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a non-Marxist school of economic geography (especially the geography of population) dealing with the place of human society within the complex of geographical phenomena and the mutual interaction of society with the natural environment; its basic standpoint is geographical determinism. In its attempts to explain social phenomena, anthropogeography follows the ideas of the so-called geographical school of sociology. The ideas of both schools date back to the philosophers and sociologists of the 18th century who strove to deduce the “spirit of the laws of social development” from natural conditions, particularly climate (for example, Ch. L. Montesquieu and G. Buffon of France).

Anthropogeography achieved its most complete form in the work of the German geographer, ethnographer, and sociologist F. Ratzel. He revealed that the ties between man and the surrounding environment were more complex than anthropogeographers had previously believed, but at the same time he declared it was the task of anthropogeography “to explain the influence of nature on the spirit and body of individuals and nations.” Ratzel deduced the transition from lower to higher stages of economic development solely from the growth in population density. He made strenuous efforts to link anthropogeography with conceptions of political geography and even the national psychology of peoples. Later on, the ideas of anthropogeography were used extensively in geopolitics.

Anthropogeography claimed universality for the “laws” it deduced. Its adherents could not understand that the influence of nature on society was mediated through the link of production, nor were they able to evaluate the reciprocal influence of society on the natural setting in which it dwelled. In the early 20th century anthropogeography was the leading school in German economic geography (E. Friedrich, K. Hassert, to some extent O. Schlüter, and others). It paid virtually no attention to production, interpreting it only within a scheme of “occupations of the population.” In the 20th century the ideas of anthropogeography have formed the basis for the American school of environmentalism, whose exponent E. Semple attempted to give an account of the historicogeographical development of the USA in the spirit of Ratzel. Still more vulgarized were E. Huntington’s efforts to explain the historical development of countries by their climates. Certain anthropogeographical ideas had some influence on the French school of the “geography of man,” but on the whole this school did not accept geographical determinism. In Russia the ideas of anthropogeography were propagated in the first quarter of the 20th century by L. O. Sinitskii, A. A. Kruber, and others. Anthropogeography has not achieved recognition in the USSR, but its ideas are employed to various degrees even now in many works of bourgeois geography.


Baranskii, N. N. “Uchet prirodnoi sredy v ekonomicheskoi geografii.” In Ekonomicheskaia geografiia: Ekonomicheskaia karto-grafiia. Moscow, 1956.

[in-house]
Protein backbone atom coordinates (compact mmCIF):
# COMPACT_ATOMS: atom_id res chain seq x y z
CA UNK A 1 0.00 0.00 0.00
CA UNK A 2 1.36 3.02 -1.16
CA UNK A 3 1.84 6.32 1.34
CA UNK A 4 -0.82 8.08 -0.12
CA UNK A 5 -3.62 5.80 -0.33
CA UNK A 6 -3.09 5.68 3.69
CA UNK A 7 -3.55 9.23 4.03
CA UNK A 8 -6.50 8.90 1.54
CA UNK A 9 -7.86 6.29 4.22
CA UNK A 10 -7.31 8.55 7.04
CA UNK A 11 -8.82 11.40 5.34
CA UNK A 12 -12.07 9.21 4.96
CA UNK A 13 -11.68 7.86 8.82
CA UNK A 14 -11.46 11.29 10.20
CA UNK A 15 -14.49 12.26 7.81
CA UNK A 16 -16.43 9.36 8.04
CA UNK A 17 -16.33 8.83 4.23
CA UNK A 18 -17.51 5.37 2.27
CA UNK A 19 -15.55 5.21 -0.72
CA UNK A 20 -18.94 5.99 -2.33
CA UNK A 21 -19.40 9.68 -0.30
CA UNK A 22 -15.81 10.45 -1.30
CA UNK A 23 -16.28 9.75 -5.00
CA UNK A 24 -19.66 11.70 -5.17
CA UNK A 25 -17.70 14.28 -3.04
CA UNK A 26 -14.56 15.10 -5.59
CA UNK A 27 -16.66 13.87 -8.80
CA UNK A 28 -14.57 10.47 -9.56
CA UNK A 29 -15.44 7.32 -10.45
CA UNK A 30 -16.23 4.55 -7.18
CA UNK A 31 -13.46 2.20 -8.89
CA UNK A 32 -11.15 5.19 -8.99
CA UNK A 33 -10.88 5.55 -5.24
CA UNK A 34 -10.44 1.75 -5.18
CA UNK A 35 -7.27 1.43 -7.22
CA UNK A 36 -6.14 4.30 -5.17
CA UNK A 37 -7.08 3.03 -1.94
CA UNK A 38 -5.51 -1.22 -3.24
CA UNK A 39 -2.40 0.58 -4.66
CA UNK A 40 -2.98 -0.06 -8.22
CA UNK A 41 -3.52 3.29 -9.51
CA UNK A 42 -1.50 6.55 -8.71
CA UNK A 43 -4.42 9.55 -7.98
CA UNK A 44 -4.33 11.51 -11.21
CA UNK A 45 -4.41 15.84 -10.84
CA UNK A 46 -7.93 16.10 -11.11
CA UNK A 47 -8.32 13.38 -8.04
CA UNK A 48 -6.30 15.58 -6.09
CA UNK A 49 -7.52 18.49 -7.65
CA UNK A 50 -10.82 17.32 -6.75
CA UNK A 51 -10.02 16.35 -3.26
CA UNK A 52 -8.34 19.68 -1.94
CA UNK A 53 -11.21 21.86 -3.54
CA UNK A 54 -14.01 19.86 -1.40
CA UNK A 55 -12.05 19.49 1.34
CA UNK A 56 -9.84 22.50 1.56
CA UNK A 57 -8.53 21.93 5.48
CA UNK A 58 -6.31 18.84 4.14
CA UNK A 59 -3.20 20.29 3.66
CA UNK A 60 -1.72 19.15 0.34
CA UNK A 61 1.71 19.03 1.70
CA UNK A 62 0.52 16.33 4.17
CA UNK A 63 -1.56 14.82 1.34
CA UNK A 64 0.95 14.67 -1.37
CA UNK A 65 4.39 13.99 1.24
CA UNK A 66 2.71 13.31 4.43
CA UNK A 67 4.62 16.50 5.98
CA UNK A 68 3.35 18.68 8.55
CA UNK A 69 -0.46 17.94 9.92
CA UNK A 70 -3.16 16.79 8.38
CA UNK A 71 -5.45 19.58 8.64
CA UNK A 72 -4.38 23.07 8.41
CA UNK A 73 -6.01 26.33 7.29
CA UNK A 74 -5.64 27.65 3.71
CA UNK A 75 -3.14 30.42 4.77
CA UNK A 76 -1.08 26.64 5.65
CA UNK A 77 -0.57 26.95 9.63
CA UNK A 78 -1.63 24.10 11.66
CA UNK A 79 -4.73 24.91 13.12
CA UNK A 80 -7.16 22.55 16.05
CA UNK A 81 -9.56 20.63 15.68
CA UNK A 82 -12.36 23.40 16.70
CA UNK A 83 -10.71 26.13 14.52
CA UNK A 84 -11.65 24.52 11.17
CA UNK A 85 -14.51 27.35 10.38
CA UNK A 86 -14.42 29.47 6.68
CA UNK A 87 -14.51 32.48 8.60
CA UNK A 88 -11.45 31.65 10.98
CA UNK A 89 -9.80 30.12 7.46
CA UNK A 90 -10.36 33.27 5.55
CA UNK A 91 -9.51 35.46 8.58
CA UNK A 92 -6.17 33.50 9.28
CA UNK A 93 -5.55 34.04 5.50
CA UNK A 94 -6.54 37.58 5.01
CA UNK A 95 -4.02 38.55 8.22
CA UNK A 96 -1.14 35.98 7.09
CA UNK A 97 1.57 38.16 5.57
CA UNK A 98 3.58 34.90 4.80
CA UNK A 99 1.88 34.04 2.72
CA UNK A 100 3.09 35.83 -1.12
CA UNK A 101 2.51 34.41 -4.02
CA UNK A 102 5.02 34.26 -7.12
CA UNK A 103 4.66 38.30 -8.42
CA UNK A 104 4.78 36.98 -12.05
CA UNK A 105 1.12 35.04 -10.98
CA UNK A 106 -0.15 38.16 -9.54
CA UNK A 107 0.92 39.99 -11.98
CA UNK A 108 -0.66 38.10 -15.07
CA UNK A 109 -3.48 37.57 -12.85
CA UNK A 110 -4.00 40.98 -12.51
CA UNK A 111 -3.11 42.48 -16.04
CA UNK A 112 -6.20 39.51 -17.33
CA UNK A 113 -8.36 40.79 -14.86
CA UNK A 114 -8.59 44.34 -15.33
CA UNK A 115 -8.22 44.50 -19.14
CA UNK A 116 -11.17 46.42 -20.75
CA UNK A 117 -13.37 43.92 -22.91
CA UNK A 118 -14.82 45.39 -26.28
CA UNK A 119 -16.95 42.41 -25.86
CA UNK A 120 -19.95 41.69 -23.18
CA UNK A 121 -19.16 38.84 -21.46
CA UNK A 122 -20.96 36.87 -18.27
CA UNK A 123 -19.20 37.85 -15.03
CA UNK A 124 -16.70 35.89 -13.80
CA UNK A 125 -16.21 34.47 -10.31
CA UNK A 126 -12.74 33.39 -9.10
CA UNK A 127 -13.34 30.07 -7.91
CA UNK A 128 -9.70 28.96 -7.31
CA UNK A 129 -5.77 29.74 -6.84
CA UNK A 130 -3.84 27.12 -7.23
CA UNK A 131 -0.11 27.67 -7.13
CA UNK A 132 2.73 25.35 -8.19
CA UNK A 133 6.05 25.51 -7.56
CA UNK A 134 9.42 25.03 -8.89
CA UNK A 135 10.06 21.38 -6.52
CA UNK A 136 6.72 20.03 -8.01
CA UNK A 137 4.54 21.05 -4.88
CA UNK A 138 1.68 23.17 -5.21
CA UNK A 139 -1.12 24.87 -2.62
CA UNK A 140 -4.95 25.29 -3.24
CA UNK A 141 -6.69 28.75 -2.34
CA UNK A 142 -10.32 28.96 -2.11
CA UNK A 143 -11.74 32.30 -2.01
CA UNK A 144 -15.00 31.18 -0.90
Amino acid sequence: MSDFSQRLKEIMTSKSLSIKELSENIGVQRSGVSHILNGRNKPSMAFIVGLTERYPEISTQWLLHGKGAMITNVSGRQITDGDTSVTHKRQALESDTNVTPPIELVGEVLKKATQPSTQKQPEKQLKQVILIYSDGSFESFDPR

Ber, K. E. “O vliianii vneshnei prirody na sotsial’nye otnosheniia otdel’nykh narodov i istoriiu chelovechestva.” In Karmannaia knizhka dlia liubitelei zemlevedeniia, izdavaemaia ot Russkogo geograficheskogo obshchestva, za 1848, 2nd ed. St. Petersburg, 1849.
Ivanov-Omskii, I.I. Istoricheskii materializm o roligeograficheskoi sredy v razvitii obshchestva. [Moscow,] 1950.
Kruber, A. Obshchee zemlevedenie, part 3, book 3. Moscow, [1922].
Sinitskii, L. O. Ocherki zemlevedeniia (Antropogeografiia), issue 1. Mosco w-Petrograd, 1923.
Ratzel, Fr. Anthropogeographie, vols. 1–2. Berlin, 1882–91.
Semple, E. Influences of Geographic Environment on the Basis of Ratzel’s System of Anthropo-geography. New York, 1927.
Semple, E. American History and Its Geographic Conditions. Boston-New York, 1903.


References in periodicals archive ?
This lesson in prudence then is valid not only for zoogeography; anthropogeography must take advantage of it; moreover, Kropotkin clearly indicates that when he shows us those villages of southeastern Russia, whose inhabitants enjoy a real abundance of food, yet see their populations remain static" (Febvre, 1922, page 173).
Anthropogeography of the degenerates: a foucaultianian view of space systems of classification
Contributions to the ethnology and anthropogeography of the Polar Eskimos.
1910 "Contributions to the Ethnology and Anthropogeography of the Polar Eskimos," Meddelelser om Gronland 34:255-405.
Marshall Sahlins, when he replied to Marvin Harris that the Aztecs were cannibals not because they craved protein but rather because they hankered after symbols, or when he turned on its head the hypothesis that aggression regulates social conflict in order to assert that social conflict regulates aggression, essentially reproduced the attitude typified by Marcel Mauss in 1905 when he countered the arguments of German anthropogeography on climatic constraints: having shown that cold could not account for the seasonal modifications in Eskimo social organization, he drew the conclusion that human beings have a need for periodic change in their way of life.